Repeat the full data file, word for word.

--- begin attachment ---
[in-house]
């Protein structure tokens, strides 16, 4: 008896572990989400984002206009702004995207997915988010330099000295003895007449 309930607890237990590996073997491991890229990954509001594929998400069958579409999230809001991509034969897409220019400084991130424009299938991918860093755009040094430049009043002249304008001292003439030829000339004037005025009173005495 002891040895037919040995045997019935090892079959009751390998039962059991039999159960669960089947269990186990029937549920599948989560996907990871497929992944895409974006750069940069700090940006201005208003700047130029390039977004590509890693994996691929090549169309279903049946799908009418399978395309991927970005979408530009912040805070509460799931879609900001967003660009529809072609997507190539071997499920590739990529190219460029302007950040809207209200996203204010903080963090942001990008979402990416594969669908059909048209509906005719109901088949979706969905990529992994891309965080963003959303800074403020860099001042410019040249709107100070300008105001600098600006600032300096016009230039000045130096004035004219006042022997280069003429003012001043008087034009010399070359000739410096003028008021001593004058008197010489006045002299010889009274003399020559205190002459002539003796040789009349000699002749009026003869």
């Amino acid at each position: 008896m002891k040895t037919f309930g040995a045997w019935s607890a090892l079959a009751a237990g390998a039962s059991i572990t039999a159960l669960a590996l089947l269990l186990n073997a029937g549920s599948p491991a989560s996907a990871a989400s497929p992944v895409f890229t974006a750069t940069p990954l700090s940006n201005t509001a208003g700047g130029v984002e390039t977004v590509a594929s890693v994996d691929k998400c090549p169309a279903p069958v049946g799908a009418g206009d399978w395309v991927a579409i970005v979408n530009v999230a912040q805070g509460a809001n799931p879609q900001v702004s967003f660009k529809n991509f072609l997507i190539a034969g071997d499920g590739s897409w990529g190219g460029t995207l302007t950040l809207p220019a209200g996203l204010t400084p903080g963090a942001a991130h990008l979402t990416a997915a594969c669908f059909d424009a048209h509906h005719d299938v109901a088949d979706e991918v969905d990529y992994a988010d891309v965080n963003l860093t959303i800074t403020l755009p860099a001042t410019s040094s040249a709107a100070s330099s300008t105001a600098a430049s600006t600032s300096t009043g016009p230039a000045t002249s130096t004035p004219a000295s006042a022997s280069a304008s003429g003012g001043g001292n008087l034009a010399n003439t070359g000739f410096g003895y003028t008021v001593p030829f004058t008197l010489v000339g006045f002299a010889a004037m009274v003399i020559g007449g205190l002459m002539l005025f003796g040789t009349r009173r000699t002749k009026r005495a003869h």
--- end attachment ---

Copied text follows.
[in-house]
């Protein structure tokens, strides 16, 4: 008896572990989400984002206009702004995207997915988010330099000295003895007449 309930607890237990590996073997491991890229990954509001594929998400069958579409999230809001991509034969897409220019400084991130424009299938991918860093755009040094430049009043002249304008001292003439030829000339004037005025009173005495 002891040895037919040995045997019935090892079959009751390998039962059991039999159960669960089947269990186990029937549920599948989560996907990871497929992944895409974006750069940069700090940006201005208003700047130029390039977004590509890693994996691929090549169309279903049946799908009418399978395309991927970005979408530009912040805070509460799931879609900001967003660009529809072609997507190539071997499920590739990529190219460029302007950040809207209200996203204010903080963090942001990008979402990416594969669908059909048209509906005719109901088949979706969905990529992994891309965080963003959303800074403020860099001042410019040249709107100070300008105001600098600006600032300096016009230039000045130096004035004219006042022997280069003429003012001043008087034009010399070359000739410096003028008021001593004058008197010489006045002299010889009274003399020559205190002459002539003796040789009349000699002749009026003869």
């Amino acid at each position: 008896m002891k040895t037919f309930g040995a045997w019935s607890a090892l079959a009751a237990g390998a039962s059991i572990t039999a159960l669960a590996l089947l269990l186990n073997a029937g549920s599948p491991a989560s996907a990871a989400s497929p992944v895409f890229t974006a750069t940069p990954l700090s940006n201005t509001a208003g700047g130029v984002e390039t977004v590509a594929s890693v994996d691929k998400c090549p169309a279903p069958v049946g799908a009418g206009d399978w395309v991927a579409i970005v979408n530009v999230a912040q805070g509460a809001n799931p879609q900001v702004s967003f660009k529809n991509f072609l997507i190539a034969g071997d499920g590739s897409w990529g190219g460029t995207l302007t950040l809207p220019a209200g996203l204010t400084p903080g963090a942001a991130h990008l979402t990416a997915a594969c669908f059909d424009a048209h509906h005719d299938v109901a088949d979706e991918v969905d990529y992994a988010d891309v965080n963003l860093t959303i800074t403020l755009p860099a001042t410019s040094s040249a709107a100070s330099s300008t105001a600098a430049s600006t600032s300096t009043g016009p230039a000045t002249s130096t004035p004219a000295s006042a022997s280069a304008s003429g003012g001043g001292n008087l034009a010399n003439t070359g000739f410096g003895y003028t008021v001593p030829f004058t008197l010489v000339g006045f002299a010889a004037m009274v003399i020559g007449g205190l002459m002539l005025f003796g040789t009349r009173r000699t002749k009026r005495a003869h």